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Image by Akin
Everyone back then had dogs, parakeets, and those dime store turtles
whose painted shells get slimy right before they die. I had all of the above.
Nobody had cats. Except Chrissie. She was the first person I knew who had a cat
and her cat, Henry, was so big and so black and shiny that we knew
he was actually a panther. How he got from his original home in the jungle
on a far continent to Chrissie’s house on Crooked Trail Road was a mystery, but
he had managed it. He was so large he took up the entire window seat
in the den, a sunny spot he favored. Lying there, he would sometimes extend his claws
in and out of their little sheathes, but I never knew him to scratch anyone.
He stared at us, or out the window, with huge green eyes that glowed in the dark.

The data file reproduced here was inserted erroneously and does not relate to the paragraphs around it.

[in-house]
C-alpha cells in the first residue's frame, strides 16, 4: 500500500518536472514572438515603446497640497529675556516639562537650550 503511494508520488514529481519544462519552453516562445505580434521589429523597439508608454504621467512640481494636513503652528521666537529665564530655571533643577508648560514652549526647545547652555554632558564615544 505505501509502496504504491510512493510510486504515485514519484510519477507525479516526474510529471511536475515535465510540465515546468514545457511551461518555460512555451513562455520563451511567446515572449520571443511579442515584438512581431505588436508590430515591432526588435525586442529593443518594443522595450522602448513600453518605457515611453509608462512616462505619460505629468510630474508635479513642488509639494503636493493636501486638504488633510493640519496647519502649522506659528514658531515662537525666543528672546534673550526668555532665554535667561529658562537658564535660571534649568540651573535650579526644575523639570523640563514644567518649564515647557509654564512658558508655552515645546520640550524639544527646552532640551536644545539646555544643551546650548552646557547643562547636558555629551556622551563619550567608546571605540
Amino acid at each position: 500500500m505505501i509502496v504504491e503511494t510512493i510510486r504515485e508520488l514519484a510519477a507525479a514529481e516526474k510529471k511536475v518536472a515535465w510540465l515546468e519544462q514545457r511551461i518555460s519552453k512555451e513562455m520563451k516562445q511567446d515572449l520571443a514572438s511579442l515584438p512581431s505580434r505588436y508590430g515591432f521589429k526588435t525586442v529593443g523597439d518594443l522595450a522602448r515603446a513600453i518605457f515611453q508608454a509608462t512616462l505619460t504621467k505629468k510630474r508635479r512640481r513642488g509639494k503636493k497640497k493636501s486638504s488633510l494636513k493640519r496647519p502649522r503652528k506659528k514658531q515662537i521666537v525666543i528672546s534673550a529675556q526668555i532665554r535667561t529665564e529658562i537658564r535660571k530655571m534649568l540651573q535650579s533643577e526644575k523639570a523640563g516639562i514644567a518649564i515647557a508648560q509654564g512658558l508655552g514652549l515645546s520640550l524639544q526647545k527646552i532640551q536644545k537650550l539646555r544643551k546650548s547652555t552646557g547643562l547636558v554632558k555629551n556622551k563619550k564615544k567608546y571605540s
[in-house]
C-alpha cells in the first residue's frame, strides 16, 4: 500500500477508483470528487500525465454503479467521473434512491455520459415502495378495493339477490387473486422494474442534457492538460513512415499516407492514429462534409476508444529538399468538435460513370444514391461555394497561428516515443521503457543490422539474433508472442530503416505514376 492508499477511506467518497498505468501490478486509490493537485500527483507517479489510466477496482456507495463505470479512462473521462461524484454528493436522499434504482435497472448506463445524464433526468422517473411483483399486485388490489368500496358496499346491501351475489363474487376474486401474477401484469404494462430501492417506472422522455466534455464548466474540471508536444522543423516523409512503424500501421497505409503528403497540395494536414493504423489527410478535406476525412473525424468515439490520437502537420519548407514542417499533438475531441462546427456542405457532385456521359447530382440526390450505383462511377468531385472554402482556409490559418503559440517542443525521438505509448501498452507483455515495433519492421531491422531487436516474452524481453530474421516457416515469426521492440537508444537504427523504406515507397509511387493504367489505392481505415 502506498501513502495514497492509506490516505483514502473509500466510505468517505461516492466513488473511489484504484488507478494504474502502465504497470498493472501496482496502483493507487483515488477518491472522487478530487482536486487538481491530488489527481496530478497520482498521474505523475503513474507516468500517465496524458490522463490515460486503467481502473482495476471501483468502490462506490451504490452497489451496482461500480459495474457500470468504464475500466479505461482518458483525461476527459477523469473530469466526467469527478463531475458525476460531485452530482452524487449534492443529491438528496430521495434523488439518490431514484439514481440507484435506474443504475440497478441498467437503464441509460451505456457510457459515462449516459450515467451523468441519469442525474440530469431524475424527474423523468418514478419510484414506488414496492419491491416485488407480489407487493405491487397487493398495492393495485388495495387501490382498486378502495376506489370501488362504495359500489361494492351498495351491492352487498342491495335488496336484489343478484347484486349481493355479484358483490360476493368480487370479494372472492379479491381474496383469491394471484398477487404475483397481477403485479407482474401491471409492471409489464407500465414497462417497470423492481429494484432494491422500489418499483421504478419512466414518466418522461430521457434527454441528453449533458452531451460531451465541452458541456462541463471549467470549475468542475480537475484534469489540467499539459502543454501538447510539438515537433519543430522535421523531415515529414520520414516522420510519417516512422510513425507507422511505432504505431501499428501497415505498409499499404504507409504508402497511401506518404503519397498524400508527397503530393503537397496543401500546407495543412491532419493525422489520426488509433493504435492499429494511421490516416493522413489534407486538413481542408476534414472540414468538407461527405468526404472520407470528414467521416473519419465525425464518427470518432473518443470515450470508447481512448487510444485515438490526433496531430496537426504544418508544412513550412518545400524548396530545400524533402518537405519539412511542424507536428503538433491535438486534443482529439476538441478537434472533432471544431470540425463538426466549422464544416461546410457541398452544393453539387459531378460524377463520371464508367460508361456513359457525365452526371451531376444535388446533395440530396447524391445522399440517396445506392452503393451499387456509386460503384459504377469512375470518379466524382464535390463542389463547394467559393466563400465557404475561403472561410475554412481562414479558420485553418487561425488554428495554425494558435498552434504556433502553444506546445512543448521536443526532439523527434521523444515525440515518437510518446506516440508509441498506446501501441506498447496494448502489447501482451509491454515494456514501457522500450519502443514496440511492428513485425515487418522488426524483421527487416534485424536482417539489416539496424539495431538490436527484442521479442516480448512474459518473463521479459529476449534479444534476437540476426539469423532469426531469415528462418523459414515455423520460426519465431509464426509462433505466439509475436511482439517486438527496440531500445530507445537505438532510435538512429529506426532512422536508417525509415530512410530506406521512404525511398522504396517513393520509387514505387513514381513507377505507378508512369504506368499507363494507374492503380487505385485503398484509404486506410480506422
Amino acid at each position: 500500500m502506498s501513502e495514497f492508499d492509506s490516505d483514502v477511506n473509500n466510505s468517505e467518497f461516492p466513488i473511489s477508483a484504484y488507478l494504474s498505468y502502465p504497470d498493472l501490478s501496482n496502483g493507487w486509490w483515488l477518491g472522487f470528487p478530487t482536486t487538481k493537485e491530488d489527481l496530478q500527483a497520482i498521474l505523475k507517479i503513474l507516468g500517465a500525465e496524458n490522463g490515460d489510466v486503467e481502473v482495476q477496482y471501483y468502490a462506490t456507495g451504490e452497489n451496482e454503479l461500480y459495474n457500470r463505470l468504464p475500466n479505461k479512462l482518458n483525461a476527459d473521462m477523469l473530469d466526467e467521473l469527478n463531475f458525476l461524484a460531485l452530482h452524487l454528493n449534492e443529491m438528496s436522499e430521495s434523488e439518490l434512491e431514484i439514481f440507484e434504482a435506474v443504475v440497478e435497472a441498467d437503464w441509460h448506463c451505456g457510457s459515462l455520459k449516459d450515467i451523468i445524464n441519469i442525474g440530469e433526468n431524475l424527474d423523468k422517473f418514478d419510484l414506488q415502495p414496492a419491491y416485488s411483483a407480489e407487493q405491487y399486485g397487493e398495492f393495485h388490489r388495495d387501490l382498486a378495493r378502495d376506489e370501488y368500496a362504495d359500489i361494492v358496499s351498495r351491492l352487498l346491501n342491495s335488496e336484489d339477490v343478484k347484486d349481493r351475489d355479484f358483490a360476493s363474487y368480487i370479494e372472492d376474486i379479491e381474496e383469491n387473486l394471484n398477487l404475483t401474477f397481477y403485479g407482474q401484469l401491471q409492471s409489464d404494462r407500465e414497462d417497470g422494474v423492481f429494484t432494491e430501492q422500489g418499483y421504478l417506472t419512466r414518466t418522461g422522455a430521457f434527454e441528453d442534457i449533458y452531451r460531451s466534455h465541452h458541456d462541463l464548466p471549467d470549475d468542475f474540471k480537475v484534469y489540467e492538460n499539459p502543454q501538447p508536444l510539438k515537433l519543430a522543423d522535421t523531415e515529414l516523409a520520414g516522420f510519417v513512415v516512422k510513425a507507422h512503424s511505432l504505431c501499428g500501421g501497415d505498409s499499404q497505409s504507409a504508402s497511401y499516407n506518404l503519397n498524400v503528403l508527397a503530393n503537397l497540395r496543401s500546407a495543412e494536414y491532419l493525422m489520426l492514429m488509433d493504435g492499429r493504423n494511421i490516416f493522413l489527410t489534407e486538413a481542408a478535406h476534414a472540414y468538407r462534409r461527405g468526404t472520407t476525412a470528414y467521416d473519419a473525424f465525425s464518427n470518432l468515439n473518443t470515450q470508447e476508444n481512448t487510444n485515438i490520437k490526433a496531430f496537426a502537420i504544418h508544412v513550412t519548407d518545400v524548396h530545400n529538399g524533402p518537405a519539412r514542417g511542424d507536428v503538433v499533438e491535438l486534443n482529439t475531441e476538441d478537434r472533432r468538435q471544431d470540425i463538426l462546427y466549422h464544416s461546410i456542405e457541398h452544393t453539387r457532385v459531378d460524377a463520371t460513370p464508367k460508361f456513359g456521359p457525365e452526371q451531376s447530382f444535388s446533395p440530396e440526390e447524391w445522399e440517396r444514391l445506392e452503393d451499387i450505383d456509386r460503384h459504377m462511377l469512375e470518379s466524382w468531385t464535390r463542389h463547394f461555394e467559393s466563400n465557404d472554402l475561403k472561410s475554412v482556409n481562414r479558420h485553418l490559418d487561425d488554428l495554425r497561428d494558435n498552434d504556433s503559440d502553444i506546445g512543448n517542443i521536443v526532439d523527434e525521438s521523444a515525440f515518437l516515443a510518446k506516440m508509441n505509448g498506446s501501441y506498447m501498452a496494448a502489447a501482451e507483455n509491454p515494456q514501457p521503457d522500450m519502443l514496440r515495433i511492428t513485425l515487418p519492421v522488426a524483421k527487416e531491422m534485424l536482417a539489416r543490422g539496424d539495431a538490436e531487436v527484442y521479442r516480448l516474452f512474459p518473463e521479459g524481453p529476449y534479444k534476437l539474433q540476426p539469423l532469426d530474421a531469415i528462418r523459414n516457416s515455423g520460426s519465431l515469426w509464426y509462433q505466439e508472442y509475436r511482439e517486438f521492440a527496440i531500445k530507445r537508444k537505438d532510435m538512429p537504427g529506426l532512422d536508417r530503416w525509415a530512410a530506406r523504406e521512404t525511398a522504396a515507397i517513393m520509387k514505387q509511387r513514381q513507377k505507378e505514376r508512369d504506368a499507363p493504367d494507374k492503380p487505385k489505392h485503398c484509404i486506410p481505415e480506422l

Henry liked being stroked and purred like an Evinrude. I remember him stretching
languidly before leaping down from the window seat’s red cushion,
his powerful body making a loud clunk on the wide pine boards when he landed.
He was a nocturnal beast, disappearing into the trees in darkness,
stretching out on a limb, muscles tensed, lying in wait to leap
on an unsuspecting rabbit or a fawn. We would sit by the window,
lights out in the room, straining to see him hunt,
straining to listen for the terrifying sound of his roar.
Susan Wolbarst is a reporter for the weekly Independent Coast Observer in rural Gualala, California. Her work has been published in pioneertownlit.com, The Ledge Poetry and Fiction Magazine, Naugatuck River Review, Poetry Now, Yolo Crow, Valley Voices, Eat This Poem Anthology, and others. She self-published one cookbook. When she’s not writing, Susan enjoys hiking, kayaking and cooking the world’s offerings in her three cast iron pans.